Pubdate: Thu, 02 Aug 2001
Source: Edmonton Sun (CN AB)
Copyright: 2001, Canoe Limited Partnership.
Author: Kevin Connor


Activist Says They'll Supply Pot If Doctors Don't

People who are terminally ill or in chronic pain will get the medical 
marijuana they need, even if a physician won't prescribe it, pot activists say.

On Tuesday, new federal regulations came into place that allow broader 
access to pot for patients whose quality of life could be improved by 

But the Alberta Medical Association warned doctors to "think twice" before 
making any pot prescriptions, because the benefits of the weed haven't been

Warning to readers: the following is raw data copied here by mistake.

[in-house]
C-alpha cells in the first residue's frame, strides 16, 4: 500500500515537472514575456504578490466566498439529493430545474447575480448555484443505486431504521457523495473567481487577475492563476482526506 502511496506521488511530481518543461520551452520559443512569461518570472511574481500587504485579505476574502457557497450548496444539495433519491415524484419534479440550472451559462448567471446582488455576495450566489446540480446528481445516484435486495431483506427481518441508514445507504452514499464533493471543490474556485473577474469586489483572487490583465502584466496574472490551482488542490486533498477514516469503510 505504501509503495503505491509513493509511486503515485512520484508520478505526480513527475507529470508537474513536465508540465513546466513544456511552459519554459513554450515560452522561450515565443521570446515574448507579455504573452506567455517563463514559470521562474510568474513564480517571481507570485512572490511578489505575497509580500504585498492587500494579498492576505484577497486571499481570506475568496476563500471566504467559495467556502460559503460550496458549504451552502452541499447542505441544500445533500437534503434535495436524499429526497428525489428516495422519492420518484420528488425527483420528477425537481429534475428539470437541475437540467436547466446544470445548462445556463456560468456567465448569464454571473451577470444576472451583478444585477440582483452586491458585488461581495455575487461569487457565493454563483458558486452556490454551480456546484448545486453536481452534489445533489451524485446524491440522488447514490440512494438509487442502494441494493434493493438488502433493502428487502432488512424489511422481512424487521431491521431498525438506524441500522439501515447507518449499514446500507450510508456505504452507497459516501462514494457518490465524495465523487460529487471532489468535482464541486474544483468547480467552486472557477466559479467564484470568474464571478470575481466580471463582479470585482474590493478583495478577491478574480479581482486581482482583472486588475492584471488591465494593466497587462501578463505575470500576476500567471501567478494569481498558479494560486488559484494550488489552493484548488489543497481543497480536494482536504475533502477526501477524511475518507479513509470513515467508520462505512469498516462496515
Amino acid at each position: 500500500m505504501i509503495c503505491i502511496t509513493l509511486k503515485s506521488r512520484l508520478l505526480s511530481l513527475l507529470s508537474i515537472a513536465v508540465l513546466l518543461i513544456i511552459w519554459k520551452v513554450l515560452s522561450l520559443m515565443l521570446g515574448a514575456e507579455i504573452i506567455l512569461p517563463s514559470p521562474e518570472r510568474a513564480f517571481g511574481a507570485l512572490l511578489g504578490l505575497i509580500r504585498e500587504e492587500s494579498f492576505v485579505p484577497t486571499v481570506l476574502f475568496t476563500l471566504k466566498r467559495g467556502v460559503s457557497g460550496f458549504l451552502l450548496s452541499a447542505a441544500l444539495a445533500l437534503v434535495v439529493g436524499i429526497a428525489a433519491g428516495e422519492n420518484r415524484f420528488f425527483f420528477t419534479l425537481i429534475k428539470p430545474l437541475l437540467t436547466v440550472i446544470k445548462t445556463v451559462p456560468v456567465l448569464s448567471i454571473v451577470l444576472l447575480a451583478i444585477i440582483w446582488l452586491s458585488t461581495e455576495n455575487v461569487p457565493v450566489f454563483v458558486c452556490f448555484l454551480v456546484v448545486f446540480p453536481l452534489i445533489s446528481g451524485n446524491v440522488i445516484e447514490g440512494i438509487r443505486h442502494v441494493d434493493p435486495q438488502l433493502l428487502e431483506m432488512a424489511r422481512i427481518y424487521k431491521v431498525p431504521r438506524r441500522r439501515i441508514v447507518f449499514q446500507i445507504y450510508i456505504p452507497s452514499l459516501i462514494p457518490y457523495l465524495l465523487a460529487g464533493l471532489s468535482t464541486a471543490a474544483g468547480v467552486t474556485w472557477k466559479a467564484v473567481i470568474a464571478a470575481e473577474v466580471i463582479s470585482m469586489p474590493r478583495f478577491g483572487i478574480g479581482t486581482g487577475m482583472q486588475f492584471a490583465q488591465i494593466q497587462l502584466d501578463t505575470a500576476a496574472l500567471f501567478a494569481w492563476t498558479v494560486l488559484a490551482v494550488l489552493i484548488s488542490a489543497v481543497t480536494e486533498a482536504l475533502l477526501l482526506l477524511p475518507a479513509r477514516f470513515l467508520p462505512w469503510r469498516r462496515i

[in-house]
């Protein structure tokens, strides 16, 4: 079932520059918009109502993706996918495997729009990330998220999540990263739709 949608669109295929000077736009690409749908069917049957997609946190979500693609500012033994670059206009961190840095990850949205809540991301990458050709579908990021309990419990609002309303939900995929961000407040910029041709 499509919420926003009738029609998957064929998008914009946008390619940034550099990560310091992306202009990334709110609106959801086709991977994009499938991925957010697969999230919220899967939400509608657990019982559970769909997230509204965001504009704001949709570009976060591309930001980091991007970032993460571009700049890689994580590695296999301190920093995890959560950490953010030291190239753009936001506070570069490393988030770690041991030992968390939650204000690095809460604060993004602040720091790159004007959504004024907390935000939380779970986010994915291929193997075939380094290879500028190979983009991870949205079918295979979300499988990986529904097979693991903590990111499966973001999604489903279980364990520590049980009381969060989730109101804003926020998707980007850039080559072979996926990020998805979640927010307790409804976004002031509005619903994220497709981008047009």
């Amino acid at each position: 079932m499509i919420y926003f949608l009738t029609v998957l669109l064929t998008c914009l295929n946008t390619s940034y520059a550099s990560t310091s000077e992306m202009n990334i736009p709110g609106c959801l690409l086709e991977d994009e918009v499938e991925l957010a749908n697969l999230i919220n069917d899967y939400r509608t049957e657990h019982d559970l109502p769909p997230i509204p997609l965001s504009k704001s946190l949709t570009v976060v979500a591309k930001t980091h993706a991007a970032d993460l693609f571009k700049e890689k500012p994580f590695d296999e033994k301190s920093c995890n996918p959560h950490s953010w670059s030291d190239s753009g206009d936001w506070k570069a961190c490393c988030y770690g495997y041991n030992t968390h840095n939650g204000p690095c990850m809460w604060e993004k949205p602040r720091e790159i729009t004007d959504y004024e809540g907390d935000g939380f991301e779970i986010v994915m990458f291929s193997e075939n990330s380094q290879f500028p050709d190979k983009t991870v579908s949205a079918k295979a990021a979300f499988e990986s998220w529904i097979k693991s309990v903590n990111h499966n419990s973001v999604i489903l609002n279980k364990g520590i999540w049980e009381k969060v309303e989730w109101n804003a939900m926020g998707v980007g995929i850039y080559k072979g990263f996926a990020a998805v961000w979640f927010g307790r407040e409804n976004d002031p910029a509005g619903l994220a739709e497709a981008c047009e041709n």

"There haven't been too many problems so far (having doctors refuse to fill 
out Health Canada marijuana request forms)," said Marie Kreiger, spokesman 
for the Grant W. Kreiger Cannabis Research Foundation, which supplies pot 
to people who are ill with AIDS or multiple sclerosis.

"If push comes to shove people will get it. If they come in with documented 
proof (of their illness) or in a wheelchair, we will help them."

The AMA was only preaching caution and shouldn't pose a long-term problem 
with supply, said Ken Kirk of the Marijuana Party of Alberta.

"Once doctors become educated about this, they will realize the research 
has already been done," said Kirk, adding neither he nor his party will 
help people get pot for medical purposes.

"I'm not going to wade into the compassion end of this because I'm into the 
political end of things.

"Besides, people can always go to a dealer on the street."
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